The U.S. and Japan will likely reach a trade settlement in the next six to nine months that will “give each side something to claim credit for,” a former trade official told CNBC on Monday.
U.S. President Donald Trump arrived in Japan on Saturday for a state visit amid looming trade issues between the two countries.
“Trump and (Japanese Prime Minister Shinzo) Abe have established a good relationship. Both have been relying on each other to help them domestically, ” said Glen Fukushima, former deputy assistant of United States Trade Representative for Japan and China during Ronald Reagan’s administration.
On the first day of his state visit on Saturday, Trump said “Japan has had a substantial advantage for many, many years, ” and called on Japanese businesses to invest more in the United States.
The president also said Tokyo and Washington were “getting close” to a deal that would address the U.S. trade deficit. The U.S. had a deficit of $56.8 billion in goods and services with Japan in 2018, according to the U.S. Trade Representative.
Trump had previously said he did not expect major progress until July, when Abe’s ruling bloc faces an election for parliament’s upper house.
“President Trump … would like to claim credit for some progress on trade — whether it’s agriculture or products or automobiles, but he can wait because his election isn’t till November next year, ” said Fukushima, who is now senior fellow at the Center for American Progress think tank.
“The trade negotiations will continue (after the elections in Japan) … within the next six to nine months, probably there will be some kind of settlement that will give each side something to claim credit for,” he added.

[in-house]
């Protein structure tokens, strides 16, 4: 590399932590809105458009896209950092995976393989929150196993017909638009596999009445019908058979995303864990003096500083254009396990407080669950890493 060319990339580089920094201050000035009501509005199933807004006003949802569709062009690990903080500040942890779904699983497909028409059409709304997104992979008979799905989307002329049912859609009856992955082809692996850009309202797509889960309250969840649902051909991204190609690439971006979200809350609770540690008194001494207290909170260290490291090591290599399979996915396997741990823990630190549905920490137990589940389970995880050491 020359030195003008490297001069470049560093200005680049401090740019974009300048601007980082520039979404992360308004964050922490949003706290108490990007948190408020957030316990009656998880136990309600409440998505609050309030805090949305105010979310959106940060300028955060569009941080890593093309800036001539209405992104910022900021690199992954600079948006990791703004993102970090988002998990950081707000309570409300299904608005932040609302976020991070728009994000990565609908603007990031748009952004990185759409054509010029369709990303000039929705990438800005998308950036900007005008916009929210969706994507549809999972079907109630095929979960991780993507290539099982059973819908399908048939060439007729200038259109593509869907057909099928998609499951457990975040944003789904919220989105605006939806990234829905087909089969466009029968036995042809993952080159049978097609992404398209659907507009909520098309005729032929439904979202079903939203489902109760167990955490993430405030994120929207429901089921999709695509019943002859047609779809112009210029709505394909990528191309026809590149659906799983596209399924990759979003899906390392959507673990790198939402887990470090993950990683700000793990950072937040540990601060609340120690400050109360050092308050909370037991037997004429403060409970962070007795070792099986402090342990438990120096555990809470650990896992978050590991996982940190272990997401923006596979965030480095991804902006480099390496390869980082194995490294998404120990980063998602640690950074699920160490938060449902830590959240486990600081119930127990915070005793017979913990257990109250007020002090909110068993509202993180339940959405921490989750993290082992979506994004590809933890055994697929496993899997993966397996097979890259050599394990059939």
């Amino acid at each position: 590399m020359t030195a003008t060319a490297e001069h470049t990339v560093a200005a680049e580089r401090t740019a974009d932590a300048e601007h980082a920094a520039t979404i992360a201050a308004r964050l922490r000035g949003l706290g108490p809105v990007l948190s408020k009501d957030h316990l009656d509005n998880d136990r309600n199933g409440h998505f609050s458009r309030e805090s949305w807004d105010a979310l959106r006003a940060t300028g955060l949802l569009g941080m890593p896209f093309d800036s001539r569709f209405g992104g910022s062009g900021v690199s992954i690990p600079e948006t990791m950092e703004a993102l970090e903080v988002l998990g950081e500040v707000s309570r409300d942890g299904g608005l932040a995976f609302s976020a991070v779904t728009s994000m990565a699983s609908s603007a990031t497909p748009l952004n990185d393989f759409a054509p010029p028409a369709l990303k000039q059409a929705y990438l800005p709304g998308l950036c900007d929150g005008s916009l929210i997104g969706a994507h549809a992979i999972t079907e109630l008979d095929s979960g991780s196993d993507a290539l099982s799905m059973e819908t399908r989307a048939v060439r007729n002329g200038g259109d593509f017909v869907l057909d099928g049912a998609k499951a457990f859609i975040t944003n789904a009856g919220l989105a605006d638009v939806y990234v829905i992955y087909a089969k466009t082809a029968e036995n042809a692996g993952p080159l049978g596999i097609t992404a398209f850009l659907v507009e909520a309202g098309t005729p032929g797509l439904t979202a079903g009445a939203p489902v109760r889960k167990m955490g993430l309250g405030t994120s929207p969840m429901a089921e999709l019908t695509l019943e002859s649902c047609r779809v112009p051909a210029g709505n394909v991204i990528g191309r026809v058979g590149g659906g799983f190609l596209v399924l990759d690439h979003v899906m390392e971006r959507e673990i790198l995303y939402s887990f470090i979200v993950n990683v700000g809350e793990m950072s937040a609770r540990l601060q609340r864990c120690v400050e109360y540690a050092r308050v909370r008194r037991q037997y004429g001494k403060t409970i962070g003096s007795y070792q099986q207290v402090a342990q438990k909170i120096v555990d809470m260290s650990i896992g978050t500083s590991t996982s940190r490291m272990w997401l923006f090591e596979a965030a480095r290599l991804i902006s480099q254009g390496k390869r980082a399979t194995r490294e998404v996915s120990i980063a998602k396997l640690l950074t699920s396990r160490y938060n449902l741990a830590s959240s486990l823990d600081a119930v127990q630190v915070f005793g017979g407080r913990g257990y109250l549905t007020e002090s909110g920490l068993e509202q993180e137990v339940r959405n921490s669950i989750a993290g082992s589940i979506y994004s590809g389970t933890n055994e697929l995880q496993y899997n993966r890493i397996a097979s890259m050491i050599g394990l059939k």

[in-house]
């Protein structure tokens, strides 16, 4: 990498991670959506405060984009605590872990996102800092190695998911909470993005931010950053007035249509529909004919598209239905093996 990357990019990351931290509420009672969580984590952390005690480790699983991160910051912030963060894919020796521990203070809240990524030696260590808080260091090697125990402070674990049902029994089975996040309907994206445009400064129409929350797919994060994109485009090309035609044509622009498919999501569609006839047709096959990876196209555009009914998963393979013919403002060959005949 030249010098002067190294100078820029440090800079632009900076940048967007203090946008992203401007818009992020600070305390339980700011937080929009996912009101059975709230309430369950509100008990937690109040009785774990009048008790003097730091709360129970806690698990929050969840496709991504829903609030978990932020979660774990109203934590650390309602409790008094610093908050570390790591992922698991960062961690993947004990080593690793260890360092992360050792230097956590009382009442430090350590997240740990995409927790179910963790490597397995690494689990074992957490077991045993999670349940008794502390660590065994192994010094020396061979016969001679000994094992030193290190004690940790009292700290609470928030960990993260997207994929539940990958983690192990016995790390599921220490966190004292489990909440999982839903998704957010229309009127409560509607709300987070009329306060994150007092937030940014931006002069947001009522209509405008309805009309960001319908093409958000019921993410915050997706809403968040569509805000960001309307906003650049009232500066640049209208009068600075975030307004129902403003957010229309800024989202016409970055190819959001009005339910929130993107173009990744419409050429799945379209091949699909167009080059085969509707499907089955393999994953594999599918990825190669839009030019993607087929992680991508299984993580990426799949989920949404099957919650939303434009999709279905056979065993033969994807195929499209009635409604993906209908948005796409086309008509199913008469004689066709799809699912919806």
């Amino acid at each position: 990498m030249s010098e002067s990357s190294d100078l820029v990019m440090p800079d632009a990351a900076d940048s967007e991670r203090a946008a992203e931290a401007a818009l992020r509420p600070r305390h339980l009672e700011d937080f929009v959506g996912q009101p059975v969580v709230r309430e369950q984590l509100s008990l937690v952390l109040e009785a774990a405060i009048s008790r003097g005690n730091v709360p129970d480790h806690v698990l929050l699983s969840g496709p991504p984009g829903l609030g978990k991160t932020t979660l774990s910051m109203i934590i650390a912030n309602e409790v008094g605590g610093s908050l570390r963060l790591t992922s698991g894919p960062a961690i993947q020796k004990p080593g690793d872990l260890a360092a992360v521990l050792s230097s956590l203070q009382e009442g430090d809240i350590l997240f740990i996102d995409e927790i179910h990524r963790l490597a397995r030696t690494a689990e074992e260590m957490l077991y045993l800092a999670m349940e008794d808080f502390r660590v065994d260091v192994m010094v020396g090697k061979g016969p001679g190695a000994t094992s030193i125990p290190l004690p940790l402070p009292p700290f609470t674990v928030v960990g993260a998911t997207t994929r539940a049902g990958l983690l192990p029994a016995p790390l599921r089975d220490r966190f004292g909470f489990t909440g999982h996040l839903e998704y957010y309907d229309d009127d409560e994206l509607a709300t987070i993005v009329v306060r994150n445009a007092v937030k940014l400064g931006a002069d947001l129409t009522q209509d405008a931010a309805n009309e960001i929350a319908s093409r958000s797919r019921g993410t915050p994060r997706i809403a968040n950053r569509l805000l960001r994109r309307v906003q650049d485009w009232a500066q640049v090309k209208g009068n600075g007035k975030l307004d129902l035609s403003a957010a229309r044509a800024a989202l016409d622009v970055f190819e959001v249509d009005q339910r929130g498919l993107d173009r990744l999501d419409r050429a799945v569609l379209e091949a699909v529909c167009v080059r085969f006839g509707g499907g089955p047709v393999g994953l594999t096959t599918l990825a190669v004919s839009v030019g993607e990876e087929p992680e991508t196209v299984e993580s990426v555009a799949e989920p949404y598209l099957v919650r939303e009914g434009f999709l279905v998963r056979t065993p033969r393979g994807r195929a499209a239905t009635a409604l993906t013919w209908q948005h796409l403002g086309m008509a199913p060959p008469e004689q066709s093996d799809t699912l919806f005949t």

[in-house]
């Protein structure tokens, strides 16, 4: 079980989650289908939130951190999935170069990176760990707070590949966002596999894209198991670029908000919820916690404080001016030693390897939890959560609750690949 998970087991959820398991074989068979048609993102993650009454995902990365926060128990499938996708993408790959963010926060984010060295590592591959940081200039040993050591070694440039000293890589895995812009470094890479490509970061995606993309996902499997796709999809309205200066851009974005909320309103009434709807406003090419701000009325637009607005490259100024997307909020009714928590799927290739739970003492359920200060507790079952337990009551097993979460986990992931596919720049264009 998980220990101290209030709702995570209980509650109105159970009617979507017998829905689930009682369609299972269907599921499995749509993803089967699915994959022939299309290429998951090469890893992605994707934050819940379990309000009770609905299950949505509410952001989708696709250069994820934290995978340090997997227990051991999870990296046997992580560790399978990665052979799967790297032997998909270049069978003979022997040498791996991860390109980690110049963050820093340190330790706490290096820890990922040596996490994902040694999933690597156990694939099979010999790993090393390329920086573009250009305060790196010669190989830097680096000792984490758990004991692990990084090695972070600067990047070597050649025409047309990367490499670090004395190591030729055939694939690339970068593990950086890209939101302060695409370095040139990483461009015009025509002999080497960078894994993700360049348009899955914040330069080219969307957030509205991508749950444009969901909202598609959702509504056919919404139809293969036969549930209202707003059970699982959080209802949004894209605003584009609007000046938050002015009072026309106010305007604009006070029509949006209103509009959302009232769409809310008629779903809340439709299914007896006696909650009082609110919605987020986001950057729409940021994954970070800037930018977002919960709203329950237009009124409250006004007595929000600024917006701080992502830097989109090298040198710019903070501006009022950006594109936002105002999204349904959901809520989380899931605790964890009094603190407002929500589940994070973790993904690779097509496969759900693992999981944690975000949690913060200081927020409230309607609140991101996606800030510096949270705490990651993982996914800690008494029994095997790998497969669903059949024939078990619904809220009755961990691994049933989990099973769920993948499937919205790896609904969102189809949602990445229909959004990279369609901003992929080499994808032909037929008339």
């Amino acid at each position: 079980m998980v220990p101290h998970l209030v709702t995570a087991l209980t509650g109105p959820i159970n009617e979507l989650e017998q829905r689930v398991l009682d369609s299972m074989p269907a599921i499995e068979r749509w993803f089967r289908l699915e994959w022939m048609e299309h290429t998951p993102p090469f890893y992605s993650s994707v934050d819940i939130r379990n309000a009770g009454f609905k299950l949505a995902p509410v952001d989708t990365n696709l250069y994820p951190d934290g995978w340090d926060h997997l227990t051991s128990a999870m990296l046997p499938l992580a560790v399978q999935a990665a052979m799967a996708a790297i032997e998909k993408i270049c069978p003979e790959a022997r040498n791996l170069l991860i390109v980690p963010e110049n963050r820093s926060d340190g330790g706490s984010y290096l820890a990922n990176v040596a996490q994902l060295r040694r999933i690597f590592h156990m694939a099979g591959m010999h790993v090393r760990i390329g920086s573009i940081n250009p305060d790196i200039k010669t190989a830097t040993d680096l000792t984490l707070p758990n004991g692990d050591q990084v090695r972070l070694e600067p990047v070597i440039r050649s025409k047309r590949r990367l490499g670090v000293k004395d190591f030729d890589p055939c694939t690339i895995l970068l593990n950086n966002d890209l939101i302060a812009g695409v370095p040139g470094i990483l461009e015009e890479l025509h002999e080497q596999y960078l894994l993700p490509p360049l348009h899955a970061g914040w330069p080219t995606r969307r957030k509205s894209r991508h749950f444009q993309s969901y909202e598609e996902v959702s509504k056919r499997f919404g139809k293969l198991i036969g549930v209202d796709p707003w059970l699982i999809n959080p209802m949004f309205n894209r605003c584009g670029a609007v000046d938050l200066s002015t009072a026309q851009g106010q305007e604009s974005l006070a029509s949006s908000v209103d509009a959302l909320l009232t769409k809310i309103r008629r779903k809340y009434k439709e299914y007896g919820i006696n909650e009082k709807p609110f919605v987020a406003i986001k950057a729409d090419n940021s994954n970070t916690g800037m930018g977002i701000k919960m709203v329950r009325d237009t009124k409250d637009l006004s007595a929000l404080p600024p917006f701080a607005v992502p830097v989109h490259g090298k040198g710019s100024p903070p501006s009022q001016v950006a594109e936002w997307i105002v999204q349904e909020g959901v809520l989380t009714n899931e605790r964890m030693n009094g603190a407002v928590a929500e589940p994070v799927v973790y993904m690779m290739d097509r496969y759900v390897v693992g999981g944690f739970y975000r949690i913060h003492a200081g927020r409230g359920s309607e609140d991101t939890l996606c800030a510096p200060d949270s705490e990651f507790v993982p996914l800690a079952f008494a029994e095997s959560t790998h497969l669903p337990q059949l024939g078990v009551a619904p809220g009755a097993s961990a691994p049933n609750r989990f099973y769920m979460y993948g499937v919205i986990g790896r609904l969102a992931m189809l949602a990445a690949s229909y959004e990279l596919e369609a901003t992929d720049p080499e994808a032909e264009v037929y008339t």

U.S. President Donald Trump, left, speaks as Shinzo Abe, Japan’s prime minister, during a dinner at the Inakaya restaurant in the Roppongi district on May 26, 2019 in Tokyo, Japan.
Kiyoshi Ota | Getty Images News
Meanwhile, Trump’s state visit to Japan has been marked with pomp and ceremony, with the U.S. president meeting Japan’s new Emperor Naruhito and Empress Masako on Monday — making him the first foreign dignitary to be received by the monarch since he inherited the throne earlier this month.
On Sunday, Trump watched Japanese national sport of sumo with Abe after the two bonded over hamburgers and golf.
Abe has “figured out” the American president’s psychology, said Fukushima.
Trump “is someone who has a very big opinion of himself, and he loves to be the president who is the first to do things — so, the first to be the American president to go to the sumo tournament, the first person to see the new emperor,” said Fukushma.
“Abe has figured out the President Trump’s psychology quite well and therefore, he is providing the red carpet treatment, the pomp and circumstance that Trump really enjoys,” said Fukushima.
The United States is currently in the middle of an expensive trade war with China, as Washington protests against Beijing’s treatment of U.S. companies, even as tensions with Japan and the European Union over trade simmer.
— CNBC’s Spencer Kimball and Reuters contributed to this report.